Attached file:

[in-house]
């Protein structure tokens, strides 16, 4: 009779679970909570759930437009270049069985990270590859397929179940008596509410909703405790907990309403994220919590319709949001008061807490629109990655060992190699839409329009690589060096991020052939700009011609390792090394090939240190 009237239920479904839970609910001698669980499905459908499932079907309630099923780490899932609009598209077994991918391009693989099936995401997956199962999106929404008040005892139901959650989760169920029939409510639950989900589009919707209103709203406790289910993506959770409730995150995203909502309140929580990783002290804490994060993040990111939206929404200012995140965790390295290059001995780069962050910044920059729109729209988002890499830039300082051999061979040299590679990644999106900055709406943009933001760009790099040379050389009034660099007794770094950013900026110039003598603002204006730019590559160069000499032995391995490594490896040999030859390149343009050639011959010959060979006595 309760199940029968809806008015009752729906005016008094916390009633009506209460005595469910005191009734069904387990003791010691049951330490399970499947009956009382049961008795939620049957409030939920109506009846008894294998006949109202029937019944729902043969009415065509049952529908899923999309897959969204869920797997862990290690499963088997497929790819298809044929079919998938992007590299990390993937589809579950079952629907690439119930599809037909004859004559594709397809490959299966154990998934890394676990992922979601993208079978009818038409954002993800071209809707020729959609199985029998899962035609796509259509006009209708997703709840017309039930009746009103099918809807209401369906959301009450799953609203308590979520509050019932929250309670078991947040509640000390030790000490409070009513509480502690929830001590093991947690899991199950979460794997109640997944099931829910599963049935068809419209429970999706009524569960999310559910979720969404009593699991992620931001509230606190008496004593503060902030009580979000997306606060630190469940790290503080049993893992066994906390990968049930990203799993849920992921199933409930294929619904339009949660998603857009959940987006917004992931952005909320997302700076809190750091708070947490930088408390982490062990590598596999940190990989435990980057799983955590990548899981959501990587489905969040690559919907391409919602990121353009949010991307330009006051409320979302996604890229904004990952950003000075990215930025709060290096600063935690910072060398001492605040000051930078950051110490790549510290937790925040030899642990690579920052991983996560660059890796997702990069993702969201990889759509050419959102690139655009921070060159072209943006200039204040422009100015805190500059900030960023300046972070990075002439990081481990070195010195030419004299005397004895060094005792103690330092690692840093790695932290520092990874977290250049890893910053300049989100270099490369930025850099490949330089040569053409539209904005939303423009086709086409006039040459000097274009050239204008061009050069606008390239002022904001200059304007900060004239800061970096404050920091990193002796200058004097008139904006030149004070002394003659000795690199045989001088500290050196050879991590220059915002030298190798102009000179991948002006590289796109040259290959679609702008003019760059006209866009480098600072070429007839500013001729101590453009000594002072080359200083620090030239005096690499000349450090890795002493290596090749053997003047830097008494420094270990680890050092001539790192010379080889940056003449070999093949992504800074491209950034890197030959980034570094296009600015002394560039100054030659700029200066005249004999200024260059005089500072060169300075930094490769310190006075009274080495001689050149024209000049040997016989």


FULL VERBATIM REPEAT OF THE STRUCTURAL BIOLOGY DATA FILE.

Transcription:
[in-house]
């Protein structure tokens, strides 16, 4: 009779679970909570759930437009270049069985990270590859397929179940008596509410909703405790907990309403994220919590319709949001008061807490629109990655060992190699839409329009690589060096991020052939700009011609390792090394090939240190 009237239920479904839970609910001698669980499905459908499932079907309630099923780490899932609009598209077994991918391009693989099936995401997956199962999106929404008040005892139901959650989760169920029939409510639950989900589009919707209103709203406790289910993506959770409730995150995203909502309140929580990783002290804490994060993040990111939206929404200012995140965790390295290059001995780069962050910044920059729109729209988002890499830039300082051999061979040299590679990644999106900055709406943009933001760009790099040379050389009034660099007794770094950013900026110039003598603002204006730019590559160069000499032995391995490594490896040999030859390149343009050639011959010959060979006595 309760199940029968809806008015009752729906005016008094916390009633009506209460005595469910005191009734069904387990003791010691049951330490399970499947009956009382049961008795939620049957409030939920109506009846008894294998006949109202029937019944729902043969009415065509049952529908899923999309897959969204869920797997862990290690499963088997497929790819298809044929079919998938992007590299990390993937589809579950079952629907690439119930599809037909004859004559594709397809490959299966154990998934890394676990992922979601993208079978009818038409954002993800071209809707020729959609199985029998899962035609796509259509006009209708997703709840017309039930009746009103099918809807209401369906959301009450799953609203308590979520509050019932929250309670078991947040509640000390030790000490409070009513509480502690929830001590093991947690899991199950979460794997109640997944099931829910599963049935068809419209429970999706009524569960999310559910979720969404009593699991992620931001509230606190008496004593503060902030009580979000997306606060630190469940790290503080049993893992066994906390990968049930990203799993849920992921199933409930294929619904339009949660998603857009959940987006917004992931952005909320997302700076809190750091708070947490930088408390982490062990590598596999940190990989435990980057799983955590990548899981959501990587489905969040690559919907391409919602990121353009949010991307330009006051409320979302996604890229904004990952950003000075990215930025709060290096600063935690910072060398001492605040000051930078950051110490790549510290937790925040030899642990690579920052991983996560660059890796997702990069993702969201990889759509050419959102690139655009921070060159072209943006200039204040422009100015805190500059900030960023300046972070990075002439990081481990070195010195030419004299005397004895060094005792103690330092690692840093790695932290520092990874977290250049890893910053300049989100270099490369930025850099490949330089040569053409539209904005939303423009086709086409006039040459000097274009050239204008061009050069606008390239002022904001200059304007900060004239800061970096404050920091990193002796200058004097008139904006030149004070002394003659000795690199045989001088500290050196050879991590220059915002030298190798102009000179991948002006590289796109040259290959679609702008003019760059006209866009480098600072070429007839500013001729101590453009000594002072080359200083620090030239005096690499000349450090890795002493290596090749053997003047830097008494420094270990680890050092001539790192010379080889940056003449070999093949992504800074491209950034890197030959980034570094296009600015002394560039100054030659700029200066005249004999200024260059005089500072060169300075930094490769310190006075009274080495001689050149024209000049040997016989």